interview by Michael McCarthy

Hailing from New York, rock band The Cringe is about to release its sixth album, Everywhere You’ve Never Been, this Friday on April 19, 2019. Although it didn’t start out as a concept album, a theme became evident during its creation; each song was about somewhere the band had visited. As frontman and guitarist John Cusimano says, it “evokes the feelings, visions, people and places of different cities around the world.” Some cities generated positive feelings while others left Cusimano, the band’s songwriter, experiencing something more akin to angst and frustration, such as the lead single “I Can’t Take It No More,” which is about New York City. Unless I’ve missed something, none of the songs actually name the cities they’re about, but that will be revealed in the liner notes of the album. It’s a fantastic record that meshes old school rock ‘n’ roll like The Rolling Stones with that of a modern, indie rock band. And rather than repeating the sound they put forth on their first five records, it finds the band breaking new ground. They tried out different styles and tones on this one and it paid off, making it their most eclectic record yet. The songs still sound like the kick-ass rock band many have come to know and love, but perhaps they favored their newer influences, such as Green Day, more so this time around. Whatever they did, it resulted in a record that’s both cohesive and diverse and I dare say that every song on the album is addictive enough to be a single. It’s the sound of a band at its prime and I can’t recommend it enough. The band is starting a tour with Tesla tonight and I’m very much looking forward to seeing them this Friday at the Casino Ballroom on Hampton Beach, NH. (Tonight’s show is in Boston at the House of Blues.) John and I discuss the tour, the album and much more in the following interview.

MM: Where are you at today?

JC: I’m in upstate New York. At our house up here in the Lake George area.

MM: Do you have a day off today or has the Tesla tour not started yet?

JC: The Tesla tour starts tomorrow, actually. We’re going to Boston then we’re off to the races for a couple of weeks with our friends in Tesla.

MM: Tomorrow night you’re playing the House of Blues in Boston. I doubt Tesla is aware of it, but they’re the first old school heavy metal band ever to play there. They never host any bands that people might call hair bands, as much as I hate that term. They’re all about hip or newer acts. But having Tesla makes sense to be because they were never a band to put their image before their music. You have to tell them, they are the first band of their ilk to play there.

JC: I will definitely tell them that and I’m sure they’ll be happy to hear that. They’re really good guys. And they’re hard-working and they’ve got the tunes and the chops to back it up. I love playing with them and their crowds are really great. I mean, we love playing in front of their crowds. And we dig hanging with those guys.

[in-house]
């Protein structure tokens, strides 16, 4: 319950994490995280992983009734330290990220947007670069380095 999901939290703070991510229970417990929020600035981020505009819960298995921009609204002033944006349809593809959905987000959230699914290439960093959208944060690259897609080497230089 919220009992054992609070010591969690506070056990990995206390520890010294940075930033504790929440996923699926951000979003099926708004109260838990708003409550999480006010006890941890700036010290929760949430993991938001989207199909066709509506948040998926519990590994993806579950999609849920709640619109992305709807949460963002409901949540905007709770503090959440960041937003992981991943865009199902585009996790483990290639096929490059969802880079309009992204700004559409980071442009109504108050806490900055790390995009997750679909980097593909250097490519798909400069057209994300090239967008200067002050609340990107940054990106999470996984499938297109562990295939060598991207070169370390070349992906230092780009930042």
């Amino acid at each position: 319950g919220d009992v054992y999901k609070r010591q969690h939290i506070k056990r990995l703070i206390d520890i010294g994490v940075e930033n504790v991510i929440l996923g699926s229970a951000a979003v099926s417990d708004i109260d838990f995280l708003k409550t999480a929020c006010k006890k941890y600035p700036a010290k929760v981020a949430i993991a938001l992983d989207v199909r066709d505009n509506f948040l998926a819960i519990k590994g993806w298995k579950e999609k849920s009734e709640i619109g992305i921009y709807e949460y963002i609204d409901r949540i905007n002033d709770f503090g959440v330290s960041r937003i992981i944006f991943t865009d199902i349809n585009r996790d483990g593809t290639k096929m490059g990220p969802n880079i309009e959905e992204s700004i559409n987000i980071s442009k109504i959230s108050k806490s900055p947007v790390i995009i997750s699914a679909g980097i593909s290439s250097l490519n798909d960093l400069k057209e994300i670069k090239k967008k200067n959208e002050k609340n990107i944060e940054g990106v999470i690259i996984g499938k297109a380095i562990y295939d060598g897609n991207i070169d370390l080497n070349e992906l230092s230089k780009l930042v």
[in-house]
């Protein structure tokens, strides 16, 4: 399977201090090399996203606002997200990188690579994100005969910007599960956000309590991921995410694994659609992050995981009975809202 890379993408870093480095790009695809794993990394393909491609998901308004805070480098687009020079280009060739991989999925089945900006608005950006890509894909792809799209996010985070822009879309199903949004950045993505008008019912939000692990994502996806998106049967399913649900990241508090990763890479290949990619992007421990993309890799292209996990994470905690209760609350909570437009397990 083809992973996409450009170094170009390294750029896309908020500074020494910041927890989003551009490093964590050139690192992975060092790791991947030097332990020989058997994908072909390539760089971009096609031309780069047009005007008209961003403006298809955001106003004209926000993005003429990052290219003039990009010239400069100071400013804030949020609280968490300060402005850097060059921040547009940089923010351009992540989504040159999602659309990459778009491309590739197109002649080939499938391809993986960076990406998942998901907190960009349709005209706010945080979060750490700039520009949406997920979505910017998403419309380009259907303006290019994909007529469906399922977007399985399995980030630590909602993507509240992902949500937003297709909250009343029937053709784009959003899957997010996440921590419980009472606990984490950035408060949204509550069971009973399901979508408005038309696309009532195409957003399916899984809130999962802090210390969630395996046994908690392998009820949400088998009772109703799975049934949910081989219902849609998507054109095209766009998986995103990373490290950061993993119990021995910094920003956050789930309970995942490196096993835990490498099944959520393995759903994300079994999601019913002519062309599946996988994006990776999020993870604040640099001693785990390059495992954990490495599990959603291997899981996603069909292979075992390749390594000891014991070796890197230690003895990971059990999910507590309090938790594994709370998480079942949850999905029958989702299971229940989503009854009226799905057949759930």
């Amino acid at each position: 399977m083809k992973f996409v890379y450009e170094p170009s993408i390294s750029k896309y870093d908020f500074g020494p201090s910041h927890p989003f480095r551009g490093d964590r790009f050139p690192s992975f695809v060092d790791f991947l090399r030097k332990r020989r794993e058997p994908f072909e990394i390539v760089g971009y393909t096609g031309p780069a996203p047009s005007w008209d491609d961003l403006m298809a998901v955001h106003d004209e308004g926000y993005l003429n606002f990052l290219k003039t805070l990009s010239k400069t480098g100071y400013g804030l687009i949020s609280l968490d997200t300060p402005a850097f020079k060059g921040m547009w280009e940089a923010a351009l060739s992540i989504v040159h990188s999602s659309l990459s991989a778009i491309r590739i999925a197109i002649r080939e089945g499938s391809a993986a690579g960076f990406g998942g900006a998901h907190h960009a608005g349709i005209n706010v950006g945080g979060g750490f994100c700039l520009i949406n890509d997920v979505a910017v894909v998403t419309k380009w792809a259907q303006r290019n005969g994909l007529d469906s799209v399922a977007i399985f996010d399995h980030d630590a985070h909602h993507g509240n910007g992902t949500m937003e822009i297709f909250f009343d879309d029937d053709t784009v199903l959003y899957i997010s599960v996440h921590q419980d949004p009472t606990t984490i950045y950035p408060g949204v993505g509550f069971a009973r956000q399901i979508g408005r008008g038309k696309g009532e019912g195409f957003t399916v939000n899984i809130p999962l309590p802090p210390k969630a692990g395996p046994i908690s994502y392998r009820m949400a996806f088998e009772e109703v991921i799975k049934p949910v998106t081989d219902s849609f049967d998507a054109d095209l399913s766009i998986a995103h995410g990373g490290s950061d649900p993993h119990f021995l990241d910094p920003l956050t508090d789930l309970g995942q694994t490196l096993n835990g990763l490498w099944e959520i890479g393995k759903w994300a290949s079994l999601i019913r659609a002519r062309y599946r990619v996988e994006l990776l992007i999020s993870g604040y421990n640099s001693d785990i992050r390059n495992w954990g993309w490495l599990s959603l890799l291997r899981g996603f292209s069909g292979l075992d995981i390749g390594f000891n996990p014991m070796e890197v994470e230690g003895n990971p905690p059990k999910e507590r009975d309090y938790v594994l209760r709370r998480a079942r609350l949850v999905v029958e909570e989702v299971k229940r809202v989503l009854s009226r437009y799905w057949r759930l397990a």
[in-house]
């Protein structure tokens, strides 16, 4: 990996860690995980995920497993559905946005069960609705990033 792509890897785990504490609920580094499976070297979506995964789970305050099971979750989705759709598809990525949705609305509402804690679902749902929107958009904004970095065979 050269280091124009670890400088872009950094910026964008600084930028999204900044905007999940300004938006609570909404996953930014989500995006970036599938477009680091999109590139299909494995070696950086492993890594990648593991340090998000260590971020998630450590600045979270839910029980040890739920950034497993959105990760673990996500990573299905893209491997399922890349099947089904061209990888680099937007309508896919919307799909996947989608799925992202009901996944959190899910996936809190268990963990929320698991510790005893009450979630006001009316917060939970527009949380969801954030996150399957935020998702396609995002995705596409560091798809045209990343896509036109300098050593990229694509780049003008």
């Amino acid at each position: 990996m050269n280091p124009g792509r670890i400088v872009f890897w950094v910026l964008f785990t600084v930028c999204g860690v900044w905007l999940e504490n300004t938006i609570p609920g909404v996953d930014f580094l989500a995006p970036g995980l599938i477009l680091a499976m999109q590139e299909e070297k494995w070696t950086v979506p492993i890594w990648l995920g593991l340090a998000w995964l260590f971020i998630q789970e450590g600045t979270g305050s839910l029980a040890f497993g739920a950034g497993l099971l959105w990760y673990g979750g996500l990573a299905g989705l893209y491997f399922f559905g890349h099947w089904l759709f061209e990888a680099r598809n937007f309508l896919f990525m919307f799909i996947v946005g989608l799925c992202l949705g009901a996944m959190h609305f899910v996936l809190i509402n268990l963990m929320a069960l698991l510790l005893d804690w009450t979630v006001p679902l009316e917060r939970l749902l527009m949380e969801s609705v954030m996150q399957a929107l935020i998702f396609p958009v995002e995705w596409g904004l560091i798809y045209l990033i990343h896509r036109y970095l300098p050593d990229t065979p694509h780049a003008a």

MM: I’m seeing you Friday at Hampton Beach in New Hampshire. I normally go to shows at the House of Blues in Boston but, unfortunately, I’m disabled and can’t drive and I couldn’t find a ride for that one. But I will see you at the beach.

JC: Yeah, come say hi. We’ve played there a bunch of times. It’s a great venue and you’re literally, as you know, right on the water. It’s great.

MM: Now that’s the 19th. That’s the day your album comes out, right?

JC: Yeah, it is.

MM: Are you planning to do anything special to celebrate, either amongst yourselves or during your set?

JC: We’re gonna play. And the fact that we’re doing a gig the day our album comes out is a celebration in and of itself.

MM: I understand each of the 13 tracks on your new album, Everywhere You’ve Never Been, is inspired by a different city. I won’t ask you to tell me which city every song was inspired by, but could you give us a few examples and tell us what in particular about those cities inspired you?

JC: Sure. Well, if you buy the album it actually says which songs are inspired by what city on the artwork. And if you buy the vinyl version of the album, we actually included 13 postcards for each of the different songs. And they all come from the city that inspired that song. I think back to one of my favorite albums, Exile on Main Street [by The Rolling Stones], and if you bought that album back in the ’70s when it came out, it came with postcards. So, that inspired me to have us do postcard inserts on the vinyl release of the album. The lead single is “I Can’t Take It No More” and that was inspired by my hometown, New York City. It’s about New York City angst. The pressure of living in a city like that is what the song’s about.